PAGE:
LEGISLATION: Lawmaker wants to raise payday loan limit to $500; others want restrictions

“Fast Easy Cash when you want it!” That’s the promise on the cover of an application for a “cash ’til payday” loan from DFC Global Corp. The company operates eight Money Mart stores in San Francisco, more than any other payday lender. But fast money comes at a high price —an annual percentage rate up to 459 percent. Currently, California has a $300 limit on each payday loan. But legislation pending in Sacramento would raise the maximum amount to $500. While supporters of the bill say the loans benefit working people, consumer advocates worry that borrowing at high interest rates can sink poor people further into debt. That was the concern of the San Francisco city attorney’s office, which this fall settled a suit with a payday lender accused of exceeding the legal limit.

Big banks help payday lenders offer quick cash at steep prices

Rick Jurgens, SF Public Press — Dec 15 2011 - 5:17pm

BUSINESS: Wells Fargo, Credit Suisse among biggest backers of profitable low-finance firms

Even as the Occupy San Francisco encampment at the base of Market Street expressed outrage at big banks and high finance, it remained business as usual at some of the city’s less glamorous financial establishments. San Franciso-based Wells Fargo, as well as other banks, are investing big money in firms that lend money at rates they are prohibited from offering. High-interest, unsecured “payday” loans are readily available at 32 establishments along Market Street and in low-income communities around the city. The banks’ names and brands are nowhere to be seen, but they have invested hundreds of millions of dollars in businesses that charge an annual percentage rate of 400 percent or more, a practice once considered by the state of California to be “usury.”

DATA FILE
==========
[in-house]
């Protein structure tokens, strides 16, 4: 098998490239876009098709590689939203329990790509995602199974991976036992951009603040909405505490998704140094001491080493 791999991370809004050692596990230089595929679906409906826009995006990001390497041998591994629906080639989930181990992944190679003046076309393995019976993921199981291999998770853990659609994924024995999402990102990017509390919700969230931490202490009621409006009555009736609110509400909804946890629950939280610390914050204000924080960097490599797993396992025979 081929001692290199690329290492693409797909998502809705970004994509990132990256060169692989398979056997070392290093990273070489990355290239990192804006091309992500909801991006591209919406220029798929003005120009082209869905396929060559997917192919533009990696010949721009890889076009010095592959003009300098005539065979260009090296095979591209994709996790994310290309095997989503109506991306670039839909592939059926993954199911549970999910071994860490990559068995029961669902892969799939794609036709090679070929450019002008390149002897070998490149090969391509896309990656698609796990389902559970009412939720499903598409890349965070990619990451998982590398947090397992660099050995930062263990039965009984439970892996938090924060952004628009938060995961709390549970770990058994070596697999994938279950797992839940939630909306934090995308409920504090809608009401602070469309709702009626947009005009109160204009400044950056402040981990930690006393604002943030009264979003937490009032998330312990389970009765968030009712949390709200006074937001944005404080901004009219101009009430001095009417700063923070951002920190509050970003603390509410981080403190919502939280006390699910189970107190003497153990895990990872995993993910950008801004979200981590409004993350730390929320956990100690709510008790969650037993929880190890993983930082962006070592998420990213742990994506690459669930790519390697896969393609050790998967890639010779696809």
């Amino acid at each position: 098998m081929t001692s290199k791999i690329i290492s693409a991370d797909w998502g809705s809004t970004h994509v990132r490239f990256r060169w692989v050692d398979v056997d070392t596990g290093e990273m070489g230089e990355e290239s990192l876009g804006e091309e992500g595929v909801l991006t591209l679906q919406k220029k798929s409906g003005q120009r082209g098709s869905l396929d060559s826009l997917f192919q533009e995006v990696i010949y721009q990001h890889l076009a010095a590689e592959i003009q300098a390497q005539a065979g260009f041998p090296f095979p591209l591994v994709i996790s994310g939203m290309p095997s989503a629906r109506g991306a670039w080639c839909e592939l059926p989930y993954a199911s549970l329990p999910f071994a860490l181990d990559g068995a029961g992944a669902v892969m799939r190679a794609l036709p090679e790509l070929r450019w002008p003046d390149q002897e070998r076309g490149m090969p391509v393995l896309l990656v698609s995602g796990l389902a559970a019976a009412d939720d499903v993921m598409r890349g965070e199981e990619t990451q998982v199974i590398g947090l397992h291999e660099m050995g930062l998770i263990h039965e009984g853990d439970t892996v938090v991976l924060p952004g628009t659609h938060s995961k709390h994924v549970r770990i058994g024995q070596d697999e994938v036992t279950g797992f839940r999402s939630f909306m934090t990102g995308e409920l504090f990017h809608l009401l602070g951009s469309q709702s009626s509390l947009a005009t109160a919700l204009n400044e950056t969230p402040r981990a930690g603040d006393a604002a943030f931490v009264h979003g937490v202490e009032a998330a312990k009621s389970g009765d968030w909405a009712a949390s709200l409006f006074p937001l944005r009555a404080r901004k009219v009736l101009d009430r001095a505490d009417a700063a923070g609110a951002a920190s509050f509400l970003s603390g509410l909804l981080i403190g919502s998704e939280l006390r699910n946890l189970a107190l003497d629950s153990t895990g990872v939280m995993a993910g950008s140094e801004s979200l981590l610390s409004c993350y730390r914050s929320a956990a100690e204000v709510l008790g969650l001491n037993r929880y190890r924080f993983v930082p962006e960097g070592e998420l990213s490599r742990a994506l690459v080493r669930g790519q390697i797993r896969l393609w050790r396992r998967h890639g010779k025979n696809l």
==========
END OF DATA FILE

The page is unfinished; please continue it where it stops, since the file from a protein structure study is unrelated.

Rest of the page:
Bucking a punitive trend, San Francisco lets students own up to misdeeds instead of getting kicked out of school

Jeremy Adam Smith, SF Public Press — Dec 11 2011 - 1:45am

How one big-city district cut suspensions and expulsions — and why they may rise again

These articles were produced through a reporting collaboration with the Center for Public Integrity.